- If you have products, how will you “sell” them?
- Write a Business Plan! This doesn’t have to be “formal” but should include the basics [link to template for download]. These are questions that MUST be answered as a part of your planning process.
- Write a Marketing plan! [link to articles, such as niche, “message”, etc.] Ditto for this one…
3. Estimate Costs!
- Entering freelance/SMB can be done extremely inexpensively…thanks to modern technology. For freelancers and many SMBs, you can work from home — likely with what you already own: a computer, internet access, a cell phone, and printer/all-in-one.
- Be brutally honest and decide what “tools” you absolutely MUST have to get started…nothing more! It is very easy to want a new this…a new that…but ask yourself:
“Are these essential to running my business???”
The last thing you want to do is incur unnecessary debt when starting up!
- At the very least you will need:
- A computer & high-speed internet connection (which you probably already have if you’re reading this 😉 )
- A smartphone/cell phone (ideal for getting business emails while NOT at your computer)
- A web site…and the requisite domain name [link to appropriate articles]…
- Some business cards (TIP: go inexpensive at the outset, with some standard but appropriate graphics, instead of hiring a designer. When you begin bringing in paying clients you can always update your cards with a custom logo.)
4. Honestly Evaluate Your “Work Environment”
- Assess your personal situation:
- Your family life: Is it conducive to spending time in “your own business”?
- It is imperative to have the support of your family (in your same household); “self-employment” is different from the “9-to-5” corporate schedule
- Do you have “child-care” issues, kids to pick up from school?
- Do you have elderly parents/family members to tend to?
- Any other obligations (such as PTA, clubs, membership groups)?
- Having any of these is certainly NOT a deal-breaker, but you need to be realistic about how and when you will work.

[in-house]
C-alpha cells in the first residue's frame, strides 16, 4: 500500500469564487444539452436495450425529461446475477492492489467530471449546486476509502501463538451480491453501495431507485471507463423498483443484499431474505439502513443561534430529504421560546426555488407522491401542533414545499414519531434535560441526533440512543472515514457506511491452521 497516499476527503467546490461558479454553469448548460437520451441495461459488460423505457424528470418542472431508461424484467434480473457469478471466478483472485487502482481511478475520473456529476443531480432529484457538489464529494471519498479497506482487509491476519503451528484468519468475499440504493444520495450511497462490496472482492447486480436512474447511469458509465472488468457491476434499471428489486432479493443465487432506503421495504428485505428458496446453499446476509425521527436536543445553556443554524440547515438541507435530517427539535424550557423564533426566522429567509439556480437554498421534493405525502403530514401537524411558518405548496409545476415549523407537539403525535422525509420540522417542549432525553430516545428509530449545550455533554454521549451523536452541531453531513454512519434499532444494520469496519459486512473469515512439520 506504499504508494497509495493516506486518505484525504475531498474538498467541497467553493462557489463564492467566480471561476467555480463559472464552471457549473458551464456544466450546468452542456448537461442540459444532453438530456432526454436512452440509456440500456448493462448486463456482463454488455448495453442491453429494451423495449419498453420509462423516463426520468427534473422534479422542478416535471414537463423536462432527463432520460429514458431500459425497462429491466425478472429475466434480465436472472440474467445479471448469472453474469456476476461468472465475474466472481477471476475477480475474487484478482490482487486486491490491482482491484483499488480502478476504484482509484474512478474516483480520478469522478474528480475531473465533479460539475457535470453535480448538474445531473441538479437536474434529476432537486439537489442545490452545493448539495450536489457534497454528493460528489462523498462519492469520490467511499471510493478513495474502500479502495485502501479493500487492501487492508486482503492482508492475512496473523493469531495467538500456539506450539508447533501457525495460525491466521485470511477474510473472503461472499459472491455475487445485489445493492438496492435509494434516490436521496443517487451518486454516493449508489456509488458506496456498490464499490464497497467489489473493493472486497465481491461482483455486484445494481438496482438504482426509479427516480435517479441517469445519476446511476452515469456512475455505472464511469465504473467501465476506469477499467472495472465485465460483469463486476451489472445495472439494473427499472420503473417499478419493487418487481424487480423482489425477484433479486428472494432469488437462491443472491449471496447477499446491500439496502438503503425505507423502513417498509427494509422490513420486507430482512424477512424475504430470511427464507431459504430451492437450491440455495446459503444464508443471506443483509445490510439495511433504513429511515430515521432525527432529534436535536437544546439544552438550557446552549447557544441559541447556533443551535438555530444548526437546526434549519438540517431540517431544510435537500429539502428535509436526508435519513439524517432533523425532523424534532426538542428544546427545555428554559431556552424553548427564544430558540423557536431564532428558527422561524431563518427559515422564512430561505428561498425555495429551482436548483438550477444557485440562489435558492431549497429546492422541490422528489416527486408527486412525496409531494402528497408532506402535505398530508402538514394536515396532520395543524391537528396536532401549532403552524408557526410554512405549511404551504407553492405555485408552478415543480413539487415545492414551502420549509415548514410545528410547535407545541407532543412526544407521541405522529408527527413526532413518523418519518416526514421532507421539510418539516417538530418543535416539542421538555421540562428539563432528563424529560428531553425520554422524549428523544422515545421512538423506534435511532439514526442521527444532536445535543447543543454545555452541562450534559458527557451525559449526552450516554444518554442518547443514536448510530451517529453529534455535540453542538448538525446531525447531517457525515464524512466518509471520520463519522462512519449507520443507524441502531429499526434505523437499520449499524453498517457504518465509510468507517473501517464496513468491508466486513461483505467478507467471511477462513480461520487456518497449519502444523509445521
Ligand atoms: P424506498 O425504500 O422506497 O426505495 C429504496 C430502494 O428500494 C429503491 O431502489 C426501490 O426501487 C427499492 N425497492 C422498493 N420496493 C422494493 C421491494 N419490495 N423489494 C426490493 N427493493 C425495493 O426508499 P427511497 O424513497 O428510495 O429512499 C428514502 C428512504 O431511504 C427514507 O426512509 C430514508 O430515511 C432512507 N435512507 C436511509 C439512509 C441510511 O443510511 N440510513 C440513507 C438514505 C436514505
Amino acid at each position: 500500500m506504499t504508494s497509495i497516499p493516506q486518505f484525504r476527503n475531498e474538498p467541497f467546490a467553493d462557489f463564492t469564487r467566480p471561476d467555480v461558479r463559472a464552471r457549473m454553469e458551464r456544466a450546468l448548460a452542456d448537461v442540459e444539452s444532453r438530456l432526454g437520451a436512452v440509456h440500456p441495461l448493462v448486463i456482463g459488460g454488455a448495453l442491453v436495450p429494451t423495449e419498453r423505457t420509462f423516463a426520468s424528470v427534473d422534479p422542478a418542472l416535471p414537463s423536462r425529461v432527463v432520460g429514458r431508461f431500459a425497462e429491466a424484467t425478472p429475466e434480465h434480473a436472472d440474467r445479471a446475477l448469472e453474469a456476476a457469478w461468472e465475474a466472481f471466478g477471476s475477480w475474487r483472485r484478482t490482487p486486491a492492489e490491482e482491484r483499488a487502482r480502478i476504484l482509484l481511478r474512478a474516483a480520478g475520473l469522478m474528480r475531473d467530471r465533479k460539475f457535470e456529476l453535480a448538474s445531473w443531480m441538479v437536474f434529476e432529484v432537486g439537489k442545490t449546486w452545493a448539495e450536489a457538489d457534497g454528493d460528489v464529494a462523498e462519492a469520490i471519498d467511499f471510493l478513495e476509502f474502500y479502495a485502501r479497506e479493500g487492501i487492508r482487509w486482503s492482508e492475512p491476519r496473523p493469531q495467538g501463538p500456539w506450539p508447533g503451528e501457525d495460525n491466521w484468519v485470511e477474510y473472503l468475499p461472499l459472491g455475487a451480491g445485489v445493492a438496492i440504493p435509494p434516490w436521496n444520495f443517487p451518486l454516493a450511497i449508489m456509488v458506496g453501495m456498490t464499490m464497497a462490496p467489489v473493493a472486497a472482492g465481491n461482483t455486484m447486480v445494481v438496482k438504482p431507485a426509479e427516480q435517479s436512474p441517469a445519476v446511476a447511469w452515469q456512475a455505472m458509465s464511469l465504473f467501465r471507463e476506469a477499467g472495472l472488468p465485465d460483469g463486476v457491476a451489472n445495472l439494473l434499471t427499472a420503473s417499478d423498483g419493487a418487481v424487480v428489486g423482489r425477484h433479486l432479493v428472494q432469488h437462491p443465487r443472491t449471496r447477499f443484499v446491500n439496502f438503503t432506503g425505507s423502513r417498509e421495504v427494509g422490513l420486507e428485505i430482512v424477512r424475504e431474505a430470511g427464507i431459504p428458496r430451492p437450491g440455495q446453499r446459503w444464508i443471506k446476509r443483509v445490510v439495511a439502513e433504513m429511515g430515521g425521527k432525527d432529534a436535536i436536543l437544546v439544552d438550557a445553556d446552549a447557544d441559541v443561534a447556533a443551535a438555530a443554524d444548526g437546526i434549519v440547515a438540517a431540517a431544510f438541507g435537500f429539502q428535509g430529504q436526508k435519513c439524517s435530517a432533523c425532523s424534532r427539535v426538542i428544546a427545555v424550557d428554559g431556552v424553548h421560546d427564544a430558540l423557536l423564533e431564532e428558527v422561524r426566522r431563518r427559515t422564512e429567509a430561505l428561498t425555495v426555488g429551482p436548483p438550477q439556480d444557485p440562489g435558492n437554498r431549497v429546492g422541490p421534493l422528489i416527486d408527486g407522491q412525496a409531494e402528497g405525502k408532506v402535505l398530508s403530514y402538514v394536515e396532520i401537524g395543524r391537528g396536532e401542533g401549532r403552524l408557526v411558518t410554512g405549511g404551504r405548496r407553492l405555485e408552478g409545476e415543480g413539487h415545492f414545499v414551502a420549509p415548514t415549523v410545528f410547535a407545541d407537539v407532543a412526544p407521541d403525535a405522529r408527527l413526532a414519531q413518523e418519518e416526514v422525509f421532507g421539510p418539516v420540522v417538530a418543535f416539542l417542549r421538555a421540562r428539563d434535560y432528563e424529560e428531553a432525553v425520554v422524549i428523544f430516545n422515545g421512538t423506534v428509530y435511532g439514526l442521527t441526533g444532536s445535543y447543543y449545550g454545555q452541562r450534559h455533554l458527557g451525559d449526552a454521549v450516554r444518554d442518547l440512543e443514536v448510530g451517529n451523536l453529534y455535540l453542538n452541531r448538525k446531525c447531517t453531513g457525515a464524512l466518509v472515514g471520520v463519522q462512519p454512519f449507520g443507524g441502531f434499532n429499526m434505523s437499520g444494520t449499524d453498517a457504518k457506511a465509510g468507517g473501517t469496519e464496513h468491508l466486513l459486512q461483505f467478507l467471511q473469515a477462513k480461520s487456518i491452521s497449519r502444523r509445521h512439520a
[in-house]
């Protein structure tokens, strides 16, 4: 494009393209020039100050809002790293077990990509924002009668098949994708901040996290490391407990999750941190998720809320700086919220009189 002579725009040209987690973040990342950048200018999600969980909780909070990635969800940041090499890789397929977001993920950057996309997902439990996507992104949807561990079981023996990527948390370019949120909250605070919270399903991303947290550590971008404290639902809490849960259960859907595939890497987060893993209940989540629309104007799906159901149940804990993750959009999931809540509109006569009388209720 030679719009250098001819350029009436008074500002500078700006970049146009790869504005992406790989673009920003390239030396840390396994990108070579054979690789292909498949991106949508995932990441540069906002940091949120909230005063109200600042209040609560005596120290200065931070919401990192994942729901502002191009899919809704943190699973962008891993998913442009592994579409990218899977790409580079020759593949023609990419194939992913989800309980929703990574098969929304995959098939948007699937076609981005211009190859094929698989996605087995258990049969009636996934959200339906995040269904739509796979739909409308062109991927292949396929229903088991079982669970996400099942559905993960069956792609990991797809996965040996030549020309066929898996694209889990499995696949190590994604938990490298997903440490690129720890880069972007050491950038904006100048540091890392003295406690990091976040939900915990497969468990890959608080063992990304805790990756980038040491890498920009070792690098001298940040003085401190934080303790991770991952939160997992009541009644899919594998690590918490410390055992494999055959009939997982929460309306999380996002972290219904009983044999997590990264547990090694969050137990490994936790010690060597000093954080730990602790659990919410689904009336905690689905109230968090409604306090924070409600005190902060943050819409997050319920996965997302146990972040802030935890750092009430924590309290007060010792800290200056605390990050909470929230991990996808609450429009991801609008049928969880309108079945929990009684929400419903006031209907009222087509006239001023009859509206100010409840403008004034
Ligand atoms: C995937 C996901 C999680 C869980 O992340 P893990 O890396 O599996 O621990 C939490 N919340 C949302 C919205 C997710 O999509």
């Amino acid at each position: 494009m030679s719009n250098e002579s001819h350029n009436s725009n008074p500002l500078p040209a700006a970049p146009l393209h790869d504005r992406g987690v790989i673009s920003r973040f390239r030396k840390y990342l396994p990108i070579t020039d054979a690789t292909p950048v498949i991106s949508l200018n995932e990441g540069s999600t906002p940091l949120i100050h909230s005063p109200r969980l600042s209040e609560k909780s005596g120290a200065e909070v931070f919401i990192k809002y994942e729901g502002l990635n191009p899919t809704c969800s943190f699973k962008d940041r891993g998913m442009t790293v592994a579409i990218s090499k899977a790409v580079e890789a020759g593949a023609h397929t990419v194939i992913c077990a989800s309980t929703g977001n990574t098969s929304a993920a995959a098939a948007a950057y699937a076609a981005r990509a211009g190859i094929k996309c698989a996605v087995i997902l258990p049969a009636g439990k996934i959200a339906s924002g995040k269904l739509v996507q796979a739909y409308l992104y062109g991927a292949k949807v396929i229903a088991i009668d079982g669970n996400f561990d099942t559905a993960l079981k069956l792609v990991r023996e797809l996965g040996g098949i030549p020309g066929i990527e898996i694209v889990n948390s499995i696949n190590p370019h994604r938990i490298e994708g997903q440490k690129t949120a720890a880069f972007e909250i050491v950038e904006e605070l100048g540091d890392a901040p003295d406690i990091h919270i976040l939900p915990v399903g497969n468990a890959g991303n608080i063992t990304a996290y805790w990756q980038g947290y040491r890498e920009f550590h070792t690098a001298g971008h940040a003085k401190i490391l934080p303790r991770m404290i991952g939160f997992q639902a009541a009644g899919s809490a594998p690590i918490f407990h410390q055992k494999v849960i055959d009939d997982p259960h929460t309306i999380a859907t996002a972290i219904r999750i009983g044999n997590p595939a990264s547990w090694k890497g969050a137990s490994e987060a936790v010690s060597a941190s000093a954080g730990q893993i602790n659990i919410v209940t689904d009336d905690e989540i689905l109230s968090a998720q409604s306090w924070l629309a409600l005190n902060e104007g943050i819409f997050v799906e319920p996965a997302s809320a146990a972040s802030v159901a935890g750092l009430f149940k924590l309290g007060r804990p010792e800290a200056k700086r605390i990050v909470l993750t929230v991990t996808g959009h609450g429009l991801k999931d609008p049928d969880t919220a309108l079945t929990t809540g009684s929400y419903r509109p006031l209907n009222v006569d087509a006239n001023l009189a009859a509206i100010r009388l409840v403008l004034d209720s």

- Are you passionate about your niche? You must be, because you will frequently be working nights and weekends, at least in the initial phases…It shouldn’t feel like “work”!
- Assess Your Immediate Relationships
- This may sound “extreme” but ask yourself:
- Are you solitary?
- Do you have a “rabid” social life?
- Are you a home-body?
- Are you a social butterfly?
- This may sound “extreme” but ask yourself:
- Identifying potential “life-style issues” (interruptions & distractions) will help you make an honest assessment about the practicality of self-employment for you
- This isn’t to say you need to isolate yourself. Life balance is critical to avoid “burn-out” (whether you are self-employed or not). But, if you’re friends are not going to understand why you have to reduce or limit your “social participation,” you could have momentum-destroying distractions which can certainly create unnecessary stress for you.
- Self-employment is often lonely…you NEED a great support group. If you are the only self-employed person in your group of immediate friends/family, you need to cultivate some new associations…
- Speaking from personal experience, many well-meaning friends and/or family members may try to shield you from “making a big mistake” by telling you all the reasons you shouldn’t become self-employed…(for me it was my over-protective, but well-meaning parents)
- Others may be jealous of your guts, initiative and new-found perceived “freedom”
- Your support group needs to be POSITIVE in all areas, while still being realistic!
- Many self-employed people start or join “Mastermind groups” to help them stay accountable… (Google “mastermind groups“for more information)
This is obviously not a totally comprehensive list of everything you need to be a successful freelancer or small business owner. However, if you follow these tips, you will be well on your way to starting out right and conquering that “no text books…no manuals” problem…